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Michigan Farm Bureau members set 2020 policy
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Michigan Farm Bureau
More than 400 delegates concluded deliberations Dec. 5 at Michigan Farm Bureau’s 100th annual meeting, establishing policy direction for priority state and national issues.
MFB District 7 Director Michael DeRuiter, an Oceana County fruit grower and member to the state policy development committee, said the delegate sessions were textbook examples of the organization’s grassroots policy development process.
"Policy development is the center point of this organization, so setting policy is vitally important — it’s the lifeblood of our organization," DeRuiter said. “This is where the delegates get to say their piece and set the course for Michigan Farm Bureau."
Debate on bovine tuberculosis (TB) and wildlife management both saw robust debate.
"The resolution proposed by the state PD committee took a pretty aggressive approach to enforce the baiting and feeding ban,” DeRuiter said. “After considerable discussion, delegates decided to add language that supports baiting to encourage reducing the deer population, while retaining support for the feeding ban."
Delegates also approved policy asking the Michigan Department of Agriculture and Rural Development to consider a new memorandum of understanding with USDA on the issue in the TB Zone that allows for baiting, which encourages aggressive deer herd reduction.
Additional language requiring the eradication of white-tailed deer in any 10-mile radius, high-risk zone established after TB-positive deer or cattle are found, along with strengthening fines and penalties for illegal wildlife feeding, similar to those for poaching, was also approved.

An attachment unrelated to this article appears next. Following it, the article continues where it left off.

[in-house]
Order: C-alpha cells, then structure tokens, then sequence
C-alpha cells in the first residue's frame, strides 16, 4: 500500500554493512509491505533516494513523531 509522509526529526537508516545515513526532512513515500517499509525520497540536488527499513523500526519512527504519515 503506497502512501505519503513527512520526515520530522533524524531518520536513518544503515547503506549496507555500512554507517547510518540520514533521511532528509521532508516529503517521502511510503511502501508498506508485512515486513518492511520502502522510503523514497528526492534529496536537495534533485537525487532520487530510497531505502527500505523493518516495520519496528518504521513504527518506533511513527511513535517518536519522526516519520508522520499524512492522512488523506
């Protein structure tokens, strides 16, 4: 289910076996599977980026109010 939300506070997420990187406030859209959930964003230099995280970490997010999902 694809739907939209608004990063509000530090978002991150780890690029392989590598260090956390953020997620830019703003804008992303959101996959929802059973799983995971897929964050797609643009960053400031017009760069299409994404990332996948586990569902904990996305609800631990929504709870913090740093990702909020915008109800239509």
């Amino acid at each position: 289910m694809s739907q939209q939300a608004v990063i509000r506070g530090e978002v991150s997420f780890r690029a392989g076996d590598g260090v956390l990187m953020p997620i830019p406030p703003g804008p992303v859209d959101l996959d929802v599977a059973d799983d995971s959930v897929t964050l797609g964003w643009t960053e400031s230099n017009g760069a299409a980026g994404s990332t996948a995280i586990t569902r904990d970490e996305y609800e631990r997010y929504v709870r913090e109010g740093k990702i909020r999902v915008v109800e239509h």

Delegates approved international trade policy affecting Michigan specialty crop growers, calling for changes to the process of seeking relief in cases anti-dumping and countervailing duties challenges, while also calling for additional border and custom inspectors.
National policy recommendations will be forwarded for consideration at the American Farm Bureau Federation’s annual meeting in January.
“We’re going to advocate for Michigan specialty crops and try to include that language, which will make it easier for specialty crops that were adversely affected by trade to get quicker relief,” DeRuiter said.
Industrial hemp, authorized under the 2018 Farm Bill, also saw considerable discussion.
“Growers are in the learning curve with this commodity, and we're all trying to figure out how to make sure growers can be profitable growing industrial hemp while complying with the regulatory aspects,” DeRuiter said.
Delegates approved state policy supporting an adjustment to the existing 0.3% THC threshold to 1.0%, to provide more harvesting flexibility. The policy now also supports alternative uses and/or disposal methods for the destruction of an industrial hemp crop that exceeds regulatory THC levels.
Delegates also approved a national recommendation calling for USDA to develop a crop insurance policy specifically for industrial hemp production.
According to DeRuiter, while there was a healthy debate on many issues, with differing views, the end result is policy that best meets the needs of production agriculture.
“It's very encouraging when you can have tough conversations with each other, but there's always a mutual respect,” DeRuiter said. “At the end of the day, our members iron out their differences so that we can move forward as one to advocate on behalf of Michigan Farm Bureau members to get the best ultimate outcomes found for all these issues.”